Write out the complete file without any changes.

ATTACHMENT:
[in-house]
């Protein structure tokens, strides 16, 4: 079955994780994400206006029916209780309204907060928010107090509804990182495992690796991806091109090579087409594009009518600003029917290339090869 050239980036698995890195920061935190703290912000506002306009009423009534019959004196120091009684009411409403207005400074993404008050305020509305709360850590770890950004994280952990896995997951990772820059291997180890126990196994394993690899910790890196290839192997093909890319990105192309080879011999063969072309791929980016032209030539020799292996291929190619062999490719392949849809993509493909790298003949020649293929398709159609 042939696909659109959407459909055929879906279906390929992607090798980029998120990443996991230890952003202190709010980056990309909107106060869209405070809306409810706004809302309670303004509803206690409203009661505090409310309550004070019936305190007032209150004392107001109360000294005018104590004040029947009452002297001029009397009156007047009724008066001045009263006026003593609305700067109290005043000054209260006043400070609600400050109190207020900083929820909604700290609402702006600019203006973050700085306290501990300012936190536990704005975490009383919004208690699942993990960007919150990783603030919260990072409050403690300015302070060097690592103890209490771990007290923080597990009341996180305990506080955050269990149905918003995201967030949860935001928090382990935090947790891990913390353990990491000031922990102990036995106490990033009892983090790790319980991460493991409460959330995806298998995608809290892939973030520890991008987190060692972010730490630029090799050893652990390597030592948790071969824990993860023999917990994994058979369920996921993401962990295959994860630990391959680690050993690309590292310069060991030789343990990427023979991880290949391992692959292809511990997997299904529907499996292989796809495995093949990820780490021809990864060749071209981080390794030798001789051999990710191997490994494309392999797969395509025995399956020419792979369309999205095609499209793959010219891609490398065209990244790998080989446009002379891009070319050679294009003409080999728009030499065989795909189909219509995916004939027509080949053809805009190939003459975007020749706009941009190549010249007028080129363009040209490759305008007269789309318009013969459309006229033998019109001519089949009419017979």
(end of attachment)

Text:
[in-house]
């Protein structure tokens, strides 16, 4: 079955994780994400206006029916209780309204907060928010107090509804990182495992690796991806091109090579087409594009009518600003029917290339090869 050239980036698995890195920061935190703290912000506002306009009423009534019959004196120091009684009411409403207005400074993404008050305020509305709360850590770890950004994280952990896995997951990772820059291997180890126990196994394993690899910790890196290839192997093909890319990105192309080879011999063969072309791929980016032209030539020799292996291929190619062999490719392949849809993509493909790298003949020649293929398709159609 042939696909659109959407459909055929879906279906390929992607090798980029998120990443996991230890952003202190709010980056990309909107106060869209405070809306409810706004809302309670303004509803206690409203009661505090409310309550004070019936305190007032209150004392107001109360000294005018104590004040029947009452002297001029009397009156007047009724008066001045009263006026003593609305700067109290005043000054209260006043400070609600400050109190207020900083929820909604700290609402702006600019203006973050700085306290501990300012936190536990704005975490009383919004208690699942993990960007919150990783603030919260990072409050403690300015302070060097690592103890209490771990007290923080597990009341996180305990506080955050269990149905918003995201967030949860935001928090382990935090947790891990913390353990990491000031922990102990036995106490990033009892983090790790319980991460493991409460959330995806298998995608809290892939973030520890991008987190060692972010730490630029090799050893652990390597030592948790071969824990993860023999917990994994058979369920996921993401962990295959994860630990391959680690050993690309590292310069060991030789343990990427023979991880290949391992692959292809511990997997299904529907499996292989796809495995093949990820780490021809990864060749071209981080390794030798001789051999990710191997490994494309392999797969395509025995399956020419792979369309999205095609499209793959010219891609490398065209990244790998080989446009002379891009070319050679294009003409080999728009030499065989795909189909219509995916004939027509080949053809805009190939003459975007020749706009941009190549010249007028080129363009040209490759305008007269789309318009013969459309006229033998019109001519089949009419017979």